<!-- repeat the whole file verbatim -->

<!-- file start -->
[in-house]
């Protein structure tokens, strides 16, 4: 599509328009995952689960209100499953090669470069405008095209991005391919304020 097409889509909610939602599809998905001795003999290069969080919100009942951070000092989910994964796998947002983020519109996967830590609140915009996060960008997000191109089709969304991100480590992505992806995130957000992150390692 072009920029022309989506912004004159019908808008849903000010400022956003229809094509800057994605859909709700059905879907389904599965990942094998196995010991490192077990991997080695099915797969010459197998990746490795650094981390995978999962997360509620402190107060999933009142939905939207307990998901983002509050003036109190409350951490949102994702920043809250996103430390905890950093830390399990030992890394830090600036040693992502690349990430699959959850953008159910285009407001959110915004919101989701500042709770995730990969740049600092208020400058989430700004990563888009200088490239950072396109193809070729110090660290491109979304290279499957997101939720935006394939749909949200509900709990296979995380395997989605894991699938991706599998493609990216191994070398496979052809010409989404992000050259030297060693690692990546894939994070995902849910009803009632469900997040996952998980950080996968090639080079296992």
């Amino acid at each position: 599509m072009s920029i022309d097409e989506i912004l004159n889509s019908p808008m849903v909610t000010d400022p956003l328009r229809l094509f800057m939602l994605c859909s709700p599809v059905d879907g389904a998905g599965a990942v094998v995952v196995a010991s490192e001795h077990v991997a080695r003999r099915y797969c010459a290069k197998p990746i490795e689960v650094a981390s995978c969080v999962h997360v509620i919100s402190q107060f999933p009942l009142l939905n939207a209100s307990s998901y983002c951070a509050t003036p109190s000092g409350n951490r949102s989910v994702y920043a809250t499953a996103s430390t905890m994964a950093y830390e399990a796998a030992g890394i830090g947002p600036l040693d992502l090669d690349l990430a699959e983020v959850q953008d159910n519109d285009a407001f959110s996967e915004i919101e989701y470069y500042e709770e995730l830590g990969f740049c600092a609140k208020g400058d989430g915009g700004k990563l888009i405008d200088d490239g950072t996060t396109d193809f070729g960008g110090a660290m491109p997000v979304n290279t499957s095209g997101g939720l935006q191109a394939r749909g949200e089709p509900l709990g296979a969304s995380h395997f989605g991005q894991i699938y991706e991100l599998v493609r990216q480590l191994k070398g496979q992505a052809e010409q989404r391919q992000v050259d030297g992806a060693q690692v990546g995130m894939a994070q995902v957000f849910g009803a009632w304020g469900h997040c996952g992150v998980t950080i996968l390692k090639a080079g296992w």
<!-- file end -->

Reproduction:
[in-house]
């Protein structure tokens, strides 16, 4: 599509328009995952689960209100499953090669470069405008095209991005391919304020 097409889509909610939602599809998905001795003999290069969080919100009942951070000092989910994964796998947002983020519109996967830590609140915009996060960008997000191109089709969304991100480590992505992806995130957000992150390692 072009920029022309989506912004004159019908808008849903000010400022956003229809094509800057994605859909709700059905879907389904599965990942094998196995010991490192077990991997080695099915797969010459197998990746490795650094981390995978999962997360509620402190107060999933009142939905939207307990998901983002509050003036109190409350951490949102994702920043809250996103430390905890950093830390399990030992890394830090600036040693992502690349990430699959959850953008159910285009407001959110915004919101989701500042709770995730990969740049600092208020400058989430700004990563888009200088490239950072396109193809070729110090660290491109979304290279499957997101939720935006394939749909949200509900709990296979995380395997989605894991699938991706599998493609990216191994070398496979052809010409989404992000050259030297060693690692990546894939994070995902849910009803009632469900997040996952998980950080996968090639080079296992």
């Amino acid at each position: 599509m072009s920029i022309d097409e989506i912004l004159n889509s019908p808008m849903v909610t000010d400022p956003l328009r229809l094509f800057m939602l994605c859909s709700p599809v059905d879907g389904a998905g599965a990942v094998v995952v196995a010991s490192e001795h077990v991997a080695r003999r099915y797969c010459a290069k197998p990746i490795e689960v650094a981390s995978c969080v999962h997360v509620i919100s402190q107060f999933p009942l009142l939905n939207a209100s307990s998901y983002c951070a509050t003036p109190s000092g409350n951490r949102s989910v994702y920043a809250t499953a996103s430390t905890m994964a950093y830390e399990a796998a030992g890394i830090g947002p600036l040693d992502l090669d690349l990430a699959e983020v959850q953008d159910n519109d285009a407001f959110s996967e915004i919101e989701y470069y500042e709770e995730l830590g990969f740049c600092a609140k208020g400058d989430g915009g700004k990563l888009i405008d200088d490239g950072t996060t396109d193809f070729g960008g110090a660290m491109p997000v979304n290279t499957s095209g997101g939720l935006q191109a394939r749909g949200e089709p509900l709990g296979a969304s995380h395997f989605g991005q894991i699938y991706e991100l599998v493609r990216q480590l191994k070398g496979q992505a052809e010409q989404r391919q992000v050259d030297g992806a060693q690692v990546g995130m894939a994070q995902v957000f849910g009803a009632w304020g469900h997040c996952g992150v998980t950080i996968l390692k090639a080079g296992w």